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After two incredible years for public offerings, including IPOs, in the biopharma sector, deal flow and volume ran out of steam in the first quarter of 2016, particularly during February and March. The reason: a precipitous drop in biopharma company stock price valuations caused by a confluence of factors, including a broader equity market correction and lingering concerns about global growth and an economic downturn.

Despite that, the sector managed to generate about $5.6 billion in the quarter, thanks to a flood of private company deals that saw a total of more than 90 deals completed worldwide in 1Q 2016 raising $2.4 billion – a total just topping last year's total for the same period. It is a very rare occasion for private financing to outpace public financing in a quarterly period. (See First Quarter Financings for Biotech Over Past Decade, below.)

Compared to the first quarter of 2015, public financing dipped a dramatic 84 percent. In February, only one public offering deal was completed – Mast Therapeutics Inc., of San Diego, raised $8 million to fund clinical development programs of vepoloxamer in sickle cell disease and vepoloxamer and AIR001 in heart failure. In March, there were nine deals completed raising a total of $146.77 million.

The majority of the follow-on public offering deals in the quarter (92 percent) were finalized in January, according to data from BioWorld Snapshots.

Figure 1: First Quarter Financings for Biotech Over Past Decade

IPOs Getting Out, But Slowly

Not surprisingly, the capital market volatility and low investor confidence slowed biotech IPOs, with just six companies completing their public offerings on U.S. exchanges in Q1 2016 raising $559 million, compared to 10 IPOs raising $925 million in Q1 2015.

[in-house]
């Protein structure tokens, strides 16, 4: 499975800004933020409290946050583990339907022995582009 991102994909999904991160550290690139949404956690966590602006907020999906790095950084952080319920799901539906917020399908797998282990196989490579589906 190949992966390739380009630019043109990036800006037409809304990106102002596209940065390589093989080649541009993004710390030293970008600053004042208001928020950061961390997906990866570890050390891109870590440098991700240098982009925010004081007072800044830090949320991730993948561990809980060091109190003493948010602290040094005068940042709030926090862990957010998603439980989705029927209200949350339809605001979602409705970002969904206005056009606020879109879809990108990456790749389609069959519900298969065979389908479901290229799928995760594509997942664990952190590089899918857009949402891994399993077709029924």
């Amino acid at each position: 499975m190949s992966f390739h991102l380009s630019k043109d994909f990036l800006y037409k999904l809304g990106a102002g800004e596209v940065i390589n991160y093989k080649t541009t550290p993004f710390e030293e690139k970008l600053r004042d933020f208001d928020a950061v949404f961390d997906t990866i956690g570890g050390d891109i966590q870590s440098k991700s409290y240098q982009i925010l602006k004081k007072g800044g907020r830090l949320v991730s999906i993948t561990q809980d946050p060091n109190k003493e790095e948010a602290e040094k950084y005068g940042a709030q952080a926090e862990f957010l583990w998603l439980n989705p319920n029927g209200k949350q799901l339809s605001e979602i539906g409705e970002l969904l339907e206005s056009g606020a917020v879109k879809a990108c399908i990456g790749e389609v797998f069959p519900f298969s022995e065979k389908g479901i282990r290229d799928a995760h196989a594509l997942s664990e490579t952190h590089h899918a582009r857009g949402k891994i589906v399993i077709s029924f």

It took a month to get biotech IPOs out of the door, with Chinese cancer drug developer Beigene Ltd. and Cambridge, Mass.-based genome-editing company Editas Medicine Inc. becoming the first two companies – in any sector for that matter – to price U.S. IPOs in the quarter. (See BioWorld Today, Feb. 4, 2016.)

Beigene raised a hefty $182 million from 7.59 million American depositary shares (ADSs) at $24 per ADS. The financing will help fuel the company's pipeline development, which includes three small-molecule candidates – Bruton's tyrosine kinase inhibitor BGB-3111, RAF dimer inhibitor BGB-283 and PARP inhibitor BGB-290 – as well as one monoclonal antibody, BGB-A317, a PD-1 checkpoint inhibitor.

The company also disclosed plans to lease and build a manufacturing facility, for which it entered a ¥120 million (US$18.2 million) loan agreement with Suzhou Industrial Park; the firm has committed to repay 50 percent of that loan by September 2018.

Editas also hauled in $108.56 million from its offering, with investors excited about its CRISPR/Cas9 technology. It said it intends to use proceeds to support preclinical and clinical studies of a lead program targeting Leber congenital amaurosis type 10, or LCA10, a genetic form of progressive blindness. Editas has demonstrated that combinations of Cas9 and guide RNA pairs could restore normal messenger RNA and protein expression in cells taken from patients with a specific mutation that causes LCA10. A clinical program is expected to launch next year.

In the wake of those first two successful transactions, Chicago-based Avexis Inc. quickly followed with an upsized IPO, pricing 4.75 million common shares at $20 apiece – the midpoint of its intended range – to raise $95 million. (See BioWorld Today, Feb. 12, 2016.)

The proceeds, combined with $65 million generated in September 2015 in a class D common stock financing, gives Avexis a strong bank balance to support its lead compound, AVXS-101, currently being evaluated in a fully enrolled phase I study in spinal muscular atrophy.